Wednesday, April 1, 2009

Another poll: It's the about the money

Another week, another poll:

The high price of going to a game is now the No. 1 problem in Major League Baseball, a new Associated Press-Knowledge Networks poll of fans shows.

Soaring salaries and steroids dominated fans' worries in past AP surveys. But with opening day less than a week away, the nation's recession is delivering the biggest blow.

But the cost of tickets, concessions, parking and everything else added up to fans' main concern. The toll of attending a game was tops at 45 percent, followed by player salaries (29 percent), steroids/drugs (19 percent) and the length of games (6 percent).
  • Nearly 60 percent of fans said no player who used steroids or performance-enhancing drugs should get into the Hall of Fame.
  • 85 percent said all 104 names on the list of players who tested positive for drugs in 2003 should be made public. So far, only Alex Rodriguez has been identified.
  • 60 percent said they were not interested in the World Baseball Classic -- the preseason tournament involving major leaguers that was won by Japan for the second time.

Of course, the fools out there (hey, nothing personal, ok?) continue to blame the labor for getting whatever they can, rather than bashing management and ownership and the Commissioner's Office.

"I'm not happy about the prices," [a fan] said this week at the Indians' new camp. "Every sports team in America, every professional athlete, is out of line.

"We have people losing their jobs, and CC Sabathia -- I love him, he was my favorite -- he gets more millions than a third-world country's national budget?"

Only in America. Stop blaming the labor, please. If you hate the salaries and everything that goes along with it, start voting with your wallet. Stop going to games. Stop buying merchandise. Pull back on the concession purchases, even if it means one fewer $8 beer. But bashing the players is just silly and lazy. And wrong. Should Sabathia have offered to take less to make his owners richer, because the difference wasn't going to fund teachers' salaries or municipal infrastructure? Should Teix have told the Yanks that he'll take only $100m and to donate the balance to the TARP fund pool? Would you?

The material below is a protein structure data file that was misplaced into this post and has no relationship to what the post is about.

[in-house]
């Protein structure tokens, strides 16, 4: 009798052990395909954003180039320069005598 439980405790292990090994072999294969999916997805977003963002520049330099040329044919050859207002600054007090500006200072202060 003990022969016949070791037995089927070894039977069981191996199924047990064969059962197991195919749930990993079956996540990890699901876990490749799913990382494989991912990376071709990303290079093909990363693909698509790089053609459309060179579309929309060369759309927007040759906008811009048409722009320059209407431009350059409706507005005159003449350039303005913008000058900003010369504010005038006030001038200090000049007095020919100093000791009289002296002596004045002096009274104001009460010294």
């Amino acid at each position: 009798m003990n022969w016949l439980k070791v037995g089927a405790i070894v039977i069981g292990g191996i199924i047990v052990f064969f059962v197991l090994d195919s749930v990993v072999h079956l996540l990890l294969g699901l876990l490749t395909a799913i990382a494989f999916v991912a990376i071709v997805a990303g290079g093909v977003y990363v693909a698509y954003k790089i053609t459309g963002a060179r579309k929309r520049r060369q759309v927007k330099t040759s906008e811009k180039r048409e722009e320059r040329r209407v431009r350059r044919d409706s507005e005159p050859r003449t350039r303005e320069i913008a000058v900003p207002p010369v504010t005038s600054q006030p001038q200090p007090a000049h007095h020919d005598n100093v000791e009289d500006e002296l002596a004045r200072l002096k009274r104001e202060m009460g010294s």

We'll see the pullback in team revenues this summer, particularly in hard hit areas like Detroit. Will we see a resetting of the free agent scale, aside from upper echelon players that the Yanks and Sox eventually need? Maybe only then. And if the ticket pricing schemes that the Yanks are foisting upon us backfires, perhaps the Yanks Ponzi Scheme collapses, too.


Rory The Great said...

Players actually HELP fund teachers, cops, fire fighters, and people who lose there jobs by making AS MUCH MONEY AS POSSIBLE. If CC Sabathia signed for 1 million a year instead of 23 Million per year the government would have 22 MILLION less to tax each year. The US government would tax CC Sabathia at 35% and NY State would tax him at 7.7%. This comes to a total of $9,394,000 of tax revenue PER YEAR from CC Sabathia's salary. While this is a simplistic view(no deductions, not counting the lost tax revenue from the Steinbrenners/Yankees) It still illustrates that by taking the HIGHEST wage possible he is helping more than hurting.

Jason @ IIATMS said...

Education, coming atchya, courtesy of Rory The Great!!!

Steve said...

Fans forget about that whole "voting with your wallet" thing. For instance, I refuse to give James Dolan one red cent until he puts a watchable product on floor in MSG.
I remember a few seasons ago, something like 50-60 Pirates fans with PAID tickets decided to stage a "walkout" during the middle of the game. That'll convince ownership for sure, pay for a ticket and parking then walk out during the middle of the game.